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The Results Are In!

Article date: 12 November 2017
Reading time: 4 minutes

After two months of consultation, the results for stage 2 of Bexhill's Community Governance Review have been published. As a reminder, the consultation ran between 1 September and 31 October with the aim of asking people who live or work in Bexhill how they want Bexhill to be governed moving forward. I wrote a number of articles on the subject.

The results

Option Responses received
Option 1
(no change)
364 (3.9%)
Option 2
(Town Council)
8,631 (93.5%)
Option 3
(Area Committee)
74 (0.8%)
Option 4
(4 Parish Councils)
158 (1.7%)
Total 9,227

Analysis of responses

A total of 9,227 valid responses to the consultation were received - an impressive number when compared to similar consultations taken around the country. Of these, 9,032 responses were from residents. This number represents 25.8% of the electors (34,912) of Bexhill. You can read the full report on Rother's website.

If you perform some quick calculation (93.5% of 25.8) you will find that, overall, 24.1% of the residents of Bexhill voted for option 2 - a town council. This statistic proves interesting when you compare it to the results of 2015's local elections...

Infographic of Governance Review Stage 2 results Part 2 of infographic of Governance Review Stage 2 results

When you look at Rother District Council's local election results from 2015 and do some quick maths, you'll see that the average number of Bexhill electors who voted for a winning candidate was 25.9%. Of course, there are some wards where the figure is higher (winning Kewhurst Ward candidates received an average of 38.3% of their available vote) and there are some wards that are considerably lower (winning Sidley Ward candidates received an average of 17.54% of their available vote).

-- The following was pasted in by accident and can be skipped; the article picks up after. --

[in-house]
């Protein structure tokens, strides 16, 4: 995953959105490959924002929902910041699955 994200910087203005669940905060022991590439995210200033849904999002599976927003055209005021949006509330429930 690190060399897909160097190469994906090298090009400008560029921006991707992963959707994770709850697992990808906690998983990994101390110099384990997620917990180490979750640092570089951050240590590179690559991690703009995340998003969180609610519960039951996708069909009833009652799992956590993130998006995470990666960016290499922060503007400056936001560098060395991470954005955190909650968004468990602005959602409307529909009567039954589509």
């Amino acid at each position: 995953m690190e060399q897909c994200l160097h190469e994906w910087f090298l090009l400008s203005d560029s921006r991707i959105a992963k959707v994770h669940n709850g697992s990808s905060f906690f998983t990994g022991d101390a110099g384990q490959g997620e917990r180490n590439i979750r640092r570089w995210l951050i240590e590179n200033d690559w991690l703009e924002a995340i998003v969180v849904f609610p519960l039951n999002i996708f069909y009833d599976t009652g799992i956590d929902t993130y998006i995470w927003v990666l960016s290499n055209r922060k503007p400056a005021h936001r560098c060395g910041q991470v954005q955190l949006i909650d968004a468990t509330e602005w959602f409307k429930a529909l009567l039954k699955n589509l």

As you may be aware, Bexhill is separated into nine wards and it is worth noting that in 2015's elections, 6 of the 9 Bexhill wards were won with an average of 25% of registered voters or less.*

As a reminder, 2015 was a general election year. So, local elections were held at the same time as the general election. This meant a higher than normal turnout for local elections (approximately 20-25% higher than 2011).

* Ward electorate numbers from Rother District Council's Boundary Review Steering Group (03/09/2015).

What happens now?

On Thursday 10 November, the Community Governance Review Steering Group voted (by 6 votes to 3) in favour of putting all 4 options forward to full cabinet (even though preference has clearly not been shown for options 3 or 4 in the consultation). A final decision will be made at full Council on 18 December.

Looking to the future

With local elections coming up in 2019, you will get your opportunity to decide if your ward candidates are representing your needs well and doing a good job for you. So, do continue to talk to your ward councillors and express your views - they have been elected to represent you. Should Rother District Council act on the will of the 93.5% of people who responded in the consultation and set up a Bexhill Town Council, elections for councillors for the Bexhill Town Council will also take place in 2019.

Alastair Hazell

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